The concept of family as the client has become an integral part of nursing. Research has shown that personal illness affects the family unit and not just the individual, plus, effectiveness of health care is improved when emphasis is placed on family (Harmon Hansen, 2001). Nursing theorists have touched on family nursing; however, there is no complete theoretical framework for family nursing. Friedman, Bowden & Jones (2003) address the lack of a complete family nursing theory with their recommendation “nurses must draw upon multiple theories to work effectively with families” (p. 62). This paper will discuss the family system and theories related to this emerging field of family nursing. It will also describe strategies to incorporate nursing theories in the practice of family nursing. Family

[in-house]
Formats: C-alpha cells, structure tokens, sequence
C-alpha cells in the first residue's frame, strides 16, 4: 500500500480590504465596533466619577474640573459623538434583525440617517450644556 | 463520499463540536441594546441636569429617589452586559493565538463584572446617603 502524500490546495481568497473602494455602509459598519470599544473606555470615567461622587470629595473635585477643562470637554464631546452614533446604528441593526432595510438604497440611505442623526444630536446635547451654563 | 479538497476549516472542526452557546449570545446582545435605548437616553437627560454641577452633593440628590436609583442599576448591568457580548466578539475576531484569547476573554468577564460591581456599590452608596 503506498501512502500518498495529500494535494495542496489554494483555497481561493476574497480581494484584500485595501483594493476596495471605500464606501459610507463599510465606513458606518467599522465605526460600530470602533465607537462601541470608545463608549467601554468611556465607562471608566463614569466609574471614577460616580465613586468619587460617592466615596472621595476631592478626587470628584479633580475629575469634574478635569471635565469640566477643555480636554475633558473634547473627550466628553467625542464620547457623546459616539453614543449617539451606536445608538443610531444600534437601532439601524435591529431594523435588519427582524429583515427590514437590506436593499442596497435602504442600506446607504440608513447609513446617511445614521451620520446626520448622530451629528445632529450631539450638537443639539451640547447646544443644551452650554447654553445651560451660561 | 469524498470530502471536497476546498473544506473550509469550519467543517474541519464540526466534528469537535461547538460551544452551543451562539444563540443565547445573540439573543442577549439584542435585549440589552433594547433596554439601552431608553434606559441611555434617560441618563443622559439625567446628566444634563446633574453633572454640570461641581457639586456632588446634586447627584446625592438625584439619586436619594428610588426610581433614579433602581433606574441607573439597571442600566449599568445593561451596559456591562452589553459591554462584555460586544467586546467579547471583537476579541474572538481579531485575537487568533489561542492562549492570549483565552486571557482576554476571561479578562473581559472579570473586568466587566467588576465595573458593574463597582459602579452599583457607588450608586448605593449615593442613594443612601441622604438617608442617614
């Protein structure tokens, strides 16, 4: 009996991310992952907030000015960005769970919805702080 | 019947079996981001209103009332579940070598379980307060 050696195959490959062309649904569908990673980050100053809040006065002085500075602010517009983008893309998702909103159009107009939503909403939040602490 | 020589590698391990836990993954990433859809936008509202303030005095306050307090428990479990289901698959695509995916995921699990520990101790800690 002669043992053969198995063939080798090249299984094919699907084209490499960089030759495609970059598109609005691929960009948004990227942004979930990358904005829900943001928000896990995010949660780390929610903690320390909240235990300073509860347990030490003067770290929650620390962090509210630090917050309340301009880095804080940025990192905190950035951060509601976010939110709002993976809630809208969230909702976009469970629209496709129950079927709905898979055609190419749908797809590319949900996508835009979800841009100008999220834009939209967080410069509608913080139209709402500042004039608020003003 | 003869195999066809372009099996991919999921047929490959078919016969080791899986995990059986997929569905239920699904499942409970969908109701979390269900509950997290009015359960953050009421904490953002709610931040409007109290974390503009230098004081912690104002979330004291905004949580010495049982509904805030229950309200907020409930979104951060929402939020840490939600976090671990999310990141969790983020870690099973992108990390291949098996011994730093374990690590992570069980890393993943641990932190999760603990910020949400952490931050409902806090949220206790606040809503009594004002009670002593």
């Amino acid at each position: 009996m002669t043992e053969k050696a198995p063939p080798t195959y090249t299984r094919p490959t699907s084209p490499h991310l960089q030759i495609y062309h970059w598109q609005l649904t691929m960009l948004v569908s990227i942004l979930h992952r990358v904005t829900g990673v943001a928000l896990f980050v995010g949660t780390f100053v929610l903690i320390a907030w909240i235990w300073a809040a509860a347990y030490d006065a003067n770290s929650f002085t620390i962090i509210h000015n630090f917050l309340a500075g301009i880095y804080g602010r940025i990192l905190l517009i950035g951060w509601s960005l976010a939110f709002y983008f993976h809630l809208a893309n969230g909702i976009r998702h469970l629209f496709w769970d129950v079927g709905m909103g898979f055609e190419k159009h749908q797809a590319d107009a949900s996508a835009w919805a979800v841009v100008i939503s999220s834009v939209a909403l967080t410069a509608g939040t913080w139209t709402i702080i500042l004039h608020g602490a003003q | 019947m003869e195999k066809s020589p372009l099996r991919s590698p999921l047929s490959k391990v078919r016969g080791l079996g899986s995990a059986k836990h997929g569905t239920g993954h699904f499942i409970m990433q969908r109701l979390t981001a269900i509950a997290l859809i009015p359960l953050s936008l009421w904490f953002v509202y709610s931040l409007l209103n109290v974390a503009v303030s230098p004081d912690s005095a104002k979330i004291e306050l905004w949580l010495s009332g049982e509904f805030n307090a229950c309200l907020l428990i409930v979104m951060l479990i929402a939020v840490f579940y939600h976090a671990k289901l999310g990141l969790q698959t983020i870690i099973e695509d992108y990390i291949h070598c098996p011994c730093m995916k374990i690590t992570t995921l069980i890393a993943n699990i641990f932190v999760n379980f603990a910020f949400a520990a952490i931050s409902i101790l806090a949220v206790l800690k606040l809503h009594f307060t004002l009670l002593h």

To accurately discuss family nursing, we must first describe the definition of family and it’s relevance in health care. The concept of family has evolved from the traditional nuclear family to a broader definition with the inclusions of those outside of the nuclear family. According to Harmon Hansen (2001), “Family refers to two or more individuals who depend on one another for emotional, physical, and economical support. The members of the family are not self-defined” (p. 6). Therefore, when working with families, nurses should as the patient who they consider their family, so they can included these members in their care. Family health describes the process of the person and their interaction with environment. Families play a large role in the environment in which the person interacts. The health of an individual will affect the function of the family, and the function of the family will affect an individual’s health (Harmon Hansen, 2001). One goal of family nursing is health promotion of the family. Values, behaviors and attitudes are learned in the family; thus, health promotion should originate in the family...
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